The Witcher 2: Assassins of Kings Review

Greg Tito | 26 May 2011 19:00
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Here the setting overtook me once again as Geralt is reunited with some friends from the first game - Zoltan the dwarf and Dandelion the bard. After a quick, but still painful, QTE fist fight, you are let loose to explore the corrupt human settlement. The center of town is an inn/whorehouse - yes, you can - and outside is a notice board with jobs custom-made for Geralt's skillset as a monster hunter. Venturing into the forest is a delight as rare herbs and vicious monster seems to be around every twist of the path. Did I mention that the game is beautiful? The forest surrounding Flotsam is gorgeously lush, with crumbled bridges and ruins dotting the natural beauty of waterfalls and foggy lowlands.

It's a good thing the landscape looks so awesome, because you will be wandering around those woods for a long time. Finding quest-specific locations is usually easy, but simple navigation is tough because there is no indication of which direction is north. The map looks pretty, but uses the Cyrillic alphabet so that kind of sucks for us Anglos. Plus, finding some of the objectives of the side-quests is nearly impossible because they blend in with the background. The main quests also have you going back and forth to the same location often which made me wonder why they spent so much time building the rest of the place.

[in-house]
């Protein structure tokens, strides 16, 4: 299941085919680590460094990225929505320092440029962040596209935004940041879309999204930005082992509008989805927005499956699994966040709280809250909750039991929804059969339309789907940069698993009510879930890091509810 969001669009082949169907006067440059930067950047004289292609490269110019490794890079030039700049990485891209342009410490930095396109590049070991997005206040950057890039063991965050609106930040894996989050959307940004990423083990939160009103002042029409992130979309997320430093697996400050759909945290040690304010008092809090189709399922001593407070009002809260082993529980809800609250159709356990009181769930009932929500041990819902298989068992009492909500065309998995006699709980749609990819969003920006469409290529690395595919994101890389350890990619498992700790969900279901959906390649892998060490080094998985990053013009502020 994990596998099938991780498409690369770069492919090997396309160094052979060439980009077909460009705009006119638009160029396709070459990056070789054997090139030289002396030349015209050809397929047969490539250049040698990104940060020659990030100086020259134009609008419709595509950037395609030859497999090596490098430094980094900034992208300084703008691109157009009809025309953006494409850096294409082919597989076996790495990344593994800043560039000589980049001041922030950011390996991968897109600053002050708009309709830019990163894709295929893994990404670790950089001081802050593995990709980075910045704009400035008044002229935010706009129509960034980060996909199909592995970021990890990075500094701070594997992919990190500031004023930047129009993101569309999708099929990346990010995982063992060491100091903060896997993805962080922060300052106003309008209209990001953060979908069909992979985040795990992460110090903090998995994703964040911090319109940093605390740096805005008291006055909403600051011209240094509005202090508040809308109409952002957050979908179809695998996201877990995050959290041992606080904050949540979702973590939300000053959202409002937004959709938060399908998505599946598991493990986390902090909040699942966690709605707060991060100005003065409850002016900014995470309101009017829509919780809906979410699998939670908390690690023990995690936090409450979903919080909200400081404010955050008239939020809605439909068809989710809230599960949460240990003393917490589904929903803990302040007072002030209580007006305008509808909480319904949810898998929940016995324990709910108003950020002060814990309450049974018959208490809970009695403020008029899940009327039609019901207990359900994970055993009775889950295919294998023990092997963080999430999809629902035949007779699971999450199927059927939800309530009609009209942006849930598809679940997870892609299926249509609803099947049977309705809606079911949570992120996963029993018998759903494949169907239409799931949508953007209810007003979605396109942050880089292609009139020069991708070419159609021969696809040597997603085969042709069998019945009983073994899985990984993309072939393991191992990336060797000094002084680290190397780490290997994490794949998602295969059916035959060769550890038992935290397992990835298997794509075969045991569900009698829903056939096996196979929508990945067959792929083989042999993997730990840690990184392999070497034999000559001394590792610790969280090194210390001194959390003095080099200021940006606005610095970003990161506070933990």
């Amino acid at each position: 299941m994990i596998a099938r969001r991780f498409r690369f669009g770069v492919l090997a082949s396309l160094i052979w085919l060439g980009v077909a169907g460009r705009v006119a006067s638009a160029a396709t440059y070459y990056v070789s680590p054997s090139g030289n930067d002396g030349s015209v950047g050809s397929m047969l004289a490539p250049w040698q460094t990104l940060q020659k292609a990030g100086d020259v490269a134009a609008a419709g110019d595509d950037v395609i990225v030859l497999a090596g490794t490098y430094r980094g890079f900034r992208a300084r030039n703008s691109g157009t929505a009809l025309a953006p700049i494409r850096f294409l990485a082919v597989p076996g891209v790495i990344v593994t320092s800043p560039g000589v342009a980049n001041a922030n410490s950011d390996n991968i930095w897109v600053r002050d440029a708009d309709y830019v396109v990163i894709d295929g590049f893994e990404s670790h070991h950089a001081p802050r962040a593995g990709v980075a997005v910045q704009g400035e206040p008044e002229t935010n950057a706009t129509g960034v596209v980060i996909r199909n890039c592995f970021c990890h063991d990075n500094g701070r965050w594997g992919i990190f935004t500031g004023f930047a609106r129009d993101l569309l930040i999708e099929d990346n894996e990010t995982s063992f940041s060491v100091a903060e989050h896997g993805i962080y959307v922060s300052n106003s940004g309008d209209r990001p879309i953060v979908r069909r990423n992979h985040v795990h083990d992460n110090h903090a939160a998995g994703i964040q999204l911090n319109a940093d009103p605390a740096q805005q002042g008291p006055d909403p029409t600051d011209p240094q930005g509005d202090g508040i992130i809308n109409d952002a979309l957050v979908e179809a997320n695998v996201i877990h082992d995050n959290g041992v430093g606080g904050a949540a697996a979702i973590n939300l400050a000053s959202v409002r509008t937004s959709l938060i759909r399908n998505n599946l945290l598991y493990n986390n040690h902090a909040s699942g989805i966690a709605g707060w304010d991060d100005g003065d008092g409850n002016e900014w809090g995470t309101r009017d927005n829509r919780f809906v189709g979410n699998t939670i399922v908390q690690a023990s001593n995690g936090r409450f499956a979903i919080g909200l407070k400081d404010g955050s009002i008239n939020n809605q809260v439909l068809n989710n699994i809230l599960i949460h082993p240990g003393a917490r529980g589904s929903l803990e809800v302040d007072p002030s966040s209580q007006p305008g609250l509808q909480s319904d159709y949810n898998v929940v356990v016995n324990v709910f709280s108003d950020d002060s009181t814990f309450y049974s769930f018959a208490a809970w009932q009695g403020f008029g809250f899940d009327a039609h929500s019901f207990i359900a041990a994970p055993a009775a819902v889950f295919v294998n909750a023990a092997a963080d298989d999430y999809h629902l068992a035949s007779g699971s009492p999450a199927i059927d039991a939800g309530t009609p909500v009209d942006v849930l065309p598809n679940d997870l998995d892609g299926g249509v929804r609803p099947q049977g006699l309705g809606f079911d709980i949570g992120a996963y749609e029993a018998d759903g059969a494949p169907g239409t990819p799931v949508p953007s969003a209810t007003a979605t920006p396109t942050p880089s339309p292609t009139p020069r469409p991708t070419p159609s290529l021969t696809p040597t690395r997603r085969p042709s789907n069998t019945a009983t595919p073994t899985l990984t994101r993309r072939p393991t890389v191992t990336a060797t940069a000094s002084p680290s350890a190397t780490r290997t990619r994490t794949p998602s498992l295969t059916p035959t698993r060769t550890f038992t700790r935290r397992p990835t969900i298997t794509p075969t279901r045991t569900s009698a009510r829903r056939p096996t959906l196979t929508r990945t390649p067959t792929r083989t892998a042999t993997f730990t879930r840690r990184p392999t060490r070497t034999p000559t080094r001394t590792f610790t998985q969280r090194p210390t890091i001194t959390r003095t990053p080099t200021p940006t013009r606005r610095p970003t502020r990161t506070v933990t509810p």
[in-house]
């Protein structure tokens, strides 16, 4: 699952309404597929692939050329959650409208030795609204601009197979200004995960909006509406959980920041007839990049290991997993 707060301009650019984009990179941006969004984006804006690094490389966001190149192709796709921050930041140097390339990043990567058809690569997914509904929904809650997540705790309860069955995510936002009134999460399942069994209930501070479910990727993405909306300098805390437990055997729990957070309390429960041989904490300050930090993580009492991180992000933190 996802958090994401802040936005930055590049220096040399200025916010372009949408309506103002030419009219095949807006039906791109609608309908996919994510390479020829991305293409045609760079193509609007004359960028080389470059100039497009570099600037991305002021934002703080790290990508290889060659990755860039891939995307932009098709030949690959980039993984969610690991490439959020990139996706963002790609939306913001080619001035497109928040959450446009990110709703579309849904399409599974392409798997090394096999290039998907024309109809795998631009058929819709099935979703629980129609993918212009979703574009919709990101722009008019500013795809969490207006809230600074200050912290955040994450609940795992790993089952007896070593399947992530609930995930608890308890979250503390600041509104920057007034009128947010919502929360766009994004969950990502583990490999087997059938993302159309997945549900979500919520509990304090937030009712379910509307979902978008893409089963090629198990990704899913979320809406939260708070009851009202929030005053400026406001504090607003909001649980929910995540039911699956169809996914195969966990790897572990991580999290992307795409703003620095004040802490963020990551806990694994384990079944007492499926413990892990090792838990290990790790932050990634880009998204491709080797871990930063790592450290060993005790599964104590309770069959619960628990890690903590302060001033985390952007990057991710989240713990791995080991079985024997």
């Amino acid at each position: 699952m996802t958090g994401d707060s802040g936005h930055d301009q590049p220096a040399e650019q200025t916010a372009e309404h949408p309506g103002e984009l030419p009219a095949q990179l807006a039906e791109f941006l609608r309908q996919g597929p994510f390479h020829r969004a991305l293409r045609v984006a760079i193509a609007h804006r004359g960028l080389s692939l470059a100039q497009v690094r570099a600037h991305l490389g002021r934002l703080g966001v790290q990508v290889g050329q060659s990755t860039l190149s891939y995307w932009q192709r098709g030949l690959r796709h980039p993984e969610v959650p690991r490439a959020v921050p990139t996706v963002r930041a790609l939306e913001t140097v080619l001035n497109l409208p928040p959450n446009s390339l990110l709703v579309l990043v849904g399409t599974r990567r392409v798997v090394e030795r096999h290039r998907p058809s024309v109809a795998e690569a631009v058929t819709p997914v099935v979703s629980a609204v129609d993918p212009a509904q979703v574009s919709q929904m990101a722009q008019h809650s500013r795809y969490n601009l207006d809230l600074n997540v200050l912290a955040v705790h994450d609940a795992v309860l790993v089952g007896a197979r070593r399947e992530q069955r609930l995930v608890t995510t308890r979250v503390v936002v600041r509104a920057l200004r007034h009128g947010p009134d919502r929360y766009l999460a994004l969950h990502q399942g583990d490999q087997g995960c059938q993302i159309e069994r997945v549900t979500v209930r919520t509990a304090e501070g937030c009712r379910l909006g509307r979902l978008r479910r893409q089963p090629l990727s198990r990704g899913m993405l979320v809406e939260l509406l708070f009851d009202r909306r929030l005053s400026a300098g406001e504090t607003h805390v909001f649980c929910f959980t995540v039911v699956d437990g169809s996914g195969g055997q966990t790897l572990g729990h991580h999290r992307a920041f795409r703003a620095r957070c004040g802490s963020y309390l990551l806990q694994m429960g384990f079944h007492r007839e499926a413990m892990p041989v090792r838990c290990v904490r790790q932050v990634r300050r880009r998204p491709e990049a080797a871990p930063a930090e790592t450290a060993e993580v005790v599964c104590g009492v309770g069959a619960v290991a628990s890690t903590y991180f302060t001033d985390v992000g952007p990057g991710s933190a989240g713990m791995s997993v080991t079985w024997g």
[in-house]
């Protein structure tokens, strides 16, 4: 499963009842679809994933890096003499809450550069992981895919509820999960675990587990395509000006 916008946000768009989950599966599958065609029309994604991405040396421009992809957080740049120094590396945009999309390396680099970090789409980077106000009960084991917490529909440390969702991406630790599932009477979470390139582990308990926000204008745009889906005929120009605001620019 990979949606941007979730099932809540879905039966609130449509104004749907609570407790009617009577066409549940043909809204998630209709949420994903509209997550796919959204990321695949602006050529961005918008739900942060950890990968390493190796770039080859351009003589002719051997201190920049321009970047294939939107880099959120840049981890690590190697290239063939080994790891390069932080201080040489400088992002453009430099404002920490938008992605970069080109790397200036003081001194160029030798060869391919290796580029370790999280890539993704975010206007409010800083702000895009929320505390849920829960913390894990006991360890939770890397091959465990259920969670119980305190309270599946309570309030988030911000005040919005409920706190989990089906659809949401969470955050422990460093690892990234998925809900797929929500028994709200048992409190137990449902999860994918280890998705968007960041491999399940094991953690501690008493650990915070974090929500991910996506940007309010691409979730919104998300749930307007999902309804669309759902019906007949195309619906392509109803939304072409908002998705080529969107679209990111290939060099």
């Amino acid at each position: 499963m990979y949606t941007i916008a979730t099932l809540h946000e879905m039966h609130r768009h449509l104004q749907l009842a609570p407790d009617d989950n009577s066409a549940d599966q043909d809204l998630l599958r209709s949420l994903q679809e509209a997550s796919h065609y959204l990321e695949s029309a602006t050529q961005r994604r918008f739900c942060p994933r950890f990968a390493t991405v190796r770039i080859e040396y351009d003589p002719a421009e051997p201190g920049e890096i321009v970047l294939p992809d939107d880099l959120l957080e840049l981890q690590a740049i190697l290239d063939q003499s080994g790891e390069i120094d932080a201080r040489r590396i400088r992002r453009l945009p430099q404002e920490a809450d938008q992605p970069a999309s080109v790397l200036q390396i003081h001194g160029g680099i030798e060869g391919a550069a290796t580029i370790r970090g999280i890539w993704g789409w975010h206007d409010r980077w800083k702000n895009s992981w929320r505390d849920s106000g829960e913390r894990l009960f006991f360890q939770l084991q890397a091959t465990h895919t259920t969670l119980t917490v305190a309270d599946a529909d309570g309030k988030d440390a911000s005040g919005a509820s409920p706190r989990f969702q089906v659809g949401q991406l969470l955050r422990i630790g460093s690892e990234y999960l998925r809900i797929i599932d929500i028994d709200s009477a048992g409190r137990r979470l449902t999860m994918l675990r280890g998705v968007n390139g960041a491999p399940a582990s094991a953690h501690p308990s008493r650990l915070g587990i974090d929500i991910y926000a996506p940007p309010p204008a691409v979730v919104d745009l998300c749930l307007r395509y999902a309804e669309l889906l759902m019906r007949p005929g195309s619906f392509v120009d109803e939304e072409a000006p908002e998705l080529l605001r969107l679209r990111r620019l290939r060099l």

By this time, the combat feels like a snap as long as you've drunk the right potions and stopped spamming the Igni sign (fireball.) Effective fighting involves creative use of the Control menu, which slows time and allows you to switch signs and secondary weapons like bombs and throwing daggers. Parrying attacks and countering can feel a lot like dueling and that's when the combat of The Witcher really sings. But there is sometimes a terrible lag between pressing a button and witnessing Geralt respond, which encourages a weird constant tapping of the keys to make sure the command goes through. For combat whose fun depends on flow, this is a monstrous error.

Drinking potions gives you an edge in combat, at least I assume so because I never seemed to have drunk the right potions at the right time. You can't drink potions while you are engaged in a fight, which seems like a silly holdover from the meditation mechanic of the first game. There is a lot of granularity in the potion system, with most giving you both positive and negative effects. I thought that once I bought enough recipes, I'd be able to dovetail the effects of the three potions you can drink at a time for a net gain, but those recipes never materialized. I defaulted to only using the few potions that I couldn't do without, namely Cat, Swallow and Tawny Owl which let me see in the dark and regenerate health and vigor, respectively. Another opportunity missed.

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